Madoff Inquiry: Animal Indignities Edition

by: Greg Newton
Duck-shoving, ass-covering highlight hearing
The Fooles on The Hill — this time d/b/a Chris Dodd’s Senate Banking Committee — took another swipe at the Madoff Maelstrom Tuesday, with a hearing prosaically entitled ‘Regulatory and Oversight Concerns and the Need for Reform.’ The gratuitous insults to animal dignity came, predictably, from two senior US Securities and Exchange Commission executives still showing the tire marks from the bus they were thrown under — mostly deservedly, but still — by the unlamented former chairman.
Duck shoving?

Before I go any further I want to thank the Committee for understanding that because of our collective desire to preserve the integrity of the investigative and prosecution processes there are matters that I cannot discuss today......

...I cannot comment on the pending civil and criminal litigation or the underlying investigations in order to avoid jeopardizing the ongoing legal and investigative processes. In addition, I cannot comment on any historical SEC enforcement investigations of Mr. Madoff, his firm or associated persons because the information is non-public and the SEC's Office of the Inspector General is actively investigating any such prior matters.

Linda Chatman Thompsen
Director, Division of Enforcement
US Securities and Exchange Commission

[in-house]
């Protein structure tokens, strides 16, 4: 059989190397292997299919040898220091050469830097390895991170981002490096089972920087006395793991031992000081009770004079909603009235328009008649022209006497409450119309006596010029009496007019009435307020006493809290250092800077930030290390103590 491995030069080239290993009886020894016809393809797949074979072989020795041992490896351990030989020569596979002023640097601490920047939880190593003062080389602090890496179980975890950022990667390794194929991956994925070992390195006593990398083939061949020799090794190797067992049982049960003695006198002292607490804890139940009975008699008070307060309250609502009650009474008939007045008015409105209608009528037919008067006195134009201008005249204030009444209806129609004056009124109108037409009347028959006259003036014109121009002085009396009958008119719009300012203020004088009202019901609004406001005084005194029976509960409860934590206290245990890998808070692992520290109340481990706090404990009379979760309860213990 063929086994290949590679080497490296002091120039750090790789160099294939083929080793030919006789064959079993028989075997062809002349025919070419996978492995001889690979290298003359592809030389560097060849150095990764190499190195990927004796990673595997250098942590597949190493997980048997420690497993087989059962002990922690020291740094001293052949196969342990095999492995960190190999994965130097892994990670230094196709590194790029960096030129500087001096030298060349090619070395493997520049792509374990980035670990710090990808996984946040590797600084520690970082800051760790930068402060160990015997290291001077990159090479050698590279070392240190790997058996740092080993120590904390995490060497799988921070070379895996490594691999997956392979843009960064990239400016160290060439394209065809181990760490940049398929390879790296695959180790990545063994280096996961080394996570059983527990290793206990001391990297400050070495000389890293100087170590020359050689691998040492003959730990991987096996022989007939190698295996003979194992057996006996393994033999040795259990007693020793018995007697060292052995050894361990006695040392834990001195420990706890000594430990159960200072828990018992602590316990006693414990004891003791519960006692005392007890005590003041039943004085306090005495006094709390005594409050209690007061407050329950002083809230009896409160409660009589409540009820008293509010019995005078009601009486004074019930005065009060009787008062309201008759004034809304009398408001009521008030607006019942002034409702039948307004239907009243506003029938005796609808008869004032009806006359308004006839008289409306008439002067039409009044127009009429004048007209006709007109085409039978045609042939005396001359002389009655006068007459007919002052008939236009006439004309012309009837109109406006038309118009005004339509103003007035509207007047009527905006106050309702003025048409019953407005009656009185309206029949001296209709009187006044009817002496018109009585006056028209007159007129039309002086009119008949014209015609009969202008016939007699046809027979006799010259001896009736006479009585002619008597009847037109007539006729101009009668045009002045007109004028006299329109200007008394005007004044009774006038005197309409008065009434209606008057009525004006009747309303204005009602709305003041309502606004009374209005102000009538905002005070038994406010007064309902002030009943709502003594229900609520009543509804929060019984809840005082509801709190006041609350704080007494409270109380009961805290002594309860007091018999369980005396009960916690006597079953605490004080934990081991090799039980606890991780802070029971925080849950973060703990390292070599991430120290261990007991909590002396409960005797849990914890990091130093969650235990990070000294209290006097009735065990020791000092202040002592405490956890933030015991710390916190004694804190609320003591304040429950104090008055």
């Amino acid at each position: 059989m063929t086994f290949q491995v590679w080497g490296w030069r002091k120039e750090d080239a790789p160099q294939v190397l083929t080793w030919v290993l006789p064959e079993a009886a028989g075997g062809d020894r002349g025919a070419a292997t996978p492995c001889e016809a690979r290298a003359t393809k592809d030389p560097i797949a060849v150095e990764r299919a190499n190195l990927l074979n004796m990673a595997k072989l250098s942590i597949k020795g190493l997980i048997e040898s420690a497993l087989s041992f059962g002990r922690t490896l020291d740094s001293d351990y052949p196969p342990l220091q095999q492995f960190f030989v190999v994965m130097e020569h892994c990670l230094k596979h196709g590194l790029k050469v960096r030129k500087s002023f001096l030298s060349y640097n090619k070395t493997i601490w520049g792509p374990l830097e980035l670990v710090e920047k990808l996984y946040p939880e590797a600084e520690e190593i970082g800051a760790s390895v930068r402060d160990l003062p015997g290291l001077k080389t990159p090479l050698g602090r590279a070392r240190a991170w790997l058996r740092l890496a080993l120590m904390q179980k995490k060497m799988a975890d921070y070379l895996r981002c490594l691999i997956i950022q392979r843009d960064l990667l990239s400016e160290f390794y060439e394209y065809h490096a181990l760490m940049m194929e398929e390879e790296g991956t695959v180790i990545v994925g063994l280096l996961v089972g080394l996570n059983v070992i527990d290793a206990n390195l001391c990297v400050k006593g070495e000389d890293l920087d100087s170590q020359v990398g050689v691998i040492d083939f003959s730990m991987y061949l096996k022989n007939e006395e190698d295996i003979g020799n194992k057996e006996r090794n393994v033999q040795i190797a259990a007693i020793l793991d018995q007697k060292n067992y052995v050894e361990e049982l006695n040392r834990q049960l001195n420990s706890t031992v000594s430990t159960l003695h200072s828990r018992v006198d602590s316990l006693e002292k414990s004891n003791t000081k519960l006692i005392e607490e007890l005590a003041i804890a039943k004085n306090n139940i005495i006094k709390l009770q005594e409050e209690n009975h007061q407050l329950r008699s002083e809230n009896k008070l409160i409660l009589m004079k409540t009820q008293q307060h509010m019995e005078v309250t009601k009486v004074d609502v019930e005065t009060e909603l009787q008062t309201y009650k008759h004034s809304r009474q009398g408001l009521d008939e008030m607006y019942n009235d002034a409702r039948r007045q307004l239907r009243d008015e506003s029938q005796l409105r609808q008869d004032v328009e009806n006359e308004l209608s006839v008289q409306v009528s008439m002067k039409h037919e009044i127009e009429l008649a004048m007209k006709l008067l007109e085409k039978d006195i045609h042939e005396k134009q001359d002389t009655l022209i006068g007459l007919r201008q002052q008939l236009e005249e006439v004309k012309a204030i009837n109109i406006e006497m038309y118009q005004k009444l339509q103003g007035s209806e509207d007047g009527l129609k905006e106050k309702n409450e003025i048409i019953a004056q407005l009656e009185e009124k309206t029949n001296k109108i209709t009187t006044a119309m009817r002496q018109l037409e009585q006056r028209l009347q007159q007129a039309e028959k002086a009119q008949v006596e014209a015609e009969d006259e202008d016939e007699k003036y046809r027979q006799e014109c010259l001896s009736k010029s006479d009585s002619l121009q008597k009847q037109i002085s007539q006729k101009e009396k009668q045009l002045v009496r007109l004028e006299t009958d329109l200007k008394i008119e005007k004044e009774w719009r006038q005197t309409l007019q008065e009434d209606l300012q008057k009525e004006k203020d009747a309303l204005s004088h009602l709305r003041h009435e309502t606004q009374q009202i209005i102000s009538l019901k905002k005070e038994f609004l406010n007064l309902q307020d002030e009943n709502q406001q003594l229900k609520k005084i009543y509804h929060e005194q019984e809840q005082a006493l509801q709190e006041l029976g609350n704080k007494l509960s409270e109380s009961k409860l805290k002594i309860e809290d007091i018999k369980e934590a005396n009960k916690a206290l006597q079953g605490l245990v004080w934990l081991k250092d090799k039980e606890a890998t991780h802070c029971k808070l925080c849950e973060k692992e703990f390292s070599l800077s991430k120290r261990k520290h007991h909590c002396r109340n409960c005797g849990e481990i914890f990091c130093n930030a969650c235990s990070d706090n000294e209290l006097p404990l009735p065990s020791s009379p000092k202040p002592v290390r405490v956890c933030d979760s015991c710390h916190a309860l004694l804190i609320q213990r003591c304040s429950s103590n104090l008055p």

Jan. 27 2009

Thanks for that Linda. You can trot back to your office and get to work on your resume.

This is an ongoing matter, under investigation by both the SEC's Enforcement Division, and with respect to past regulatory activities, by the SEC's Office of Inspector General. I am not authorized to provide specific information about past regulatory oversight of this firm...

The Commission has 425 staff dedicated to examinations of registered investment advisers and mutual funds, and approximately 315 staff dedicated to examinations of registered broker-dealers...

...The Commission has large and diverse examination responsibilities. The registered population consists of approximately: 11,300 investment advisers — a population that has grown rapidly in recent years, as further described in this testimony; 950 fund complexes (representing over 4,600 registered funds); 5,500 broker-dealers (including 174,000 branch offices and 676,000 registered representatives); and 600 transfer agents...

...Given the number of firms subject to examination oversight and the breadth of their operations, examinations are not audits and are not comprehensive in scope.

Lori A. ‘Teflon’ Richards
Director, OCIE
US Securities and Exchange Commission
Jan. 27 2009

Thanks for that Lori. You can trot back to your office and get back to box-checking the work of your dedicated, hardworking, and keenly committed fraud-focused box-checking Clouseaus. (Given your unquestioned survival skills — mutual fund market-timing scandal q.v. — that appointment for life is probably not in danger.)
DealBook (NYT) Jan. 27 2009

Regulatory and Oversight Concerns and the Need for Reform
Senate Banking Committee
Jan. 27 2009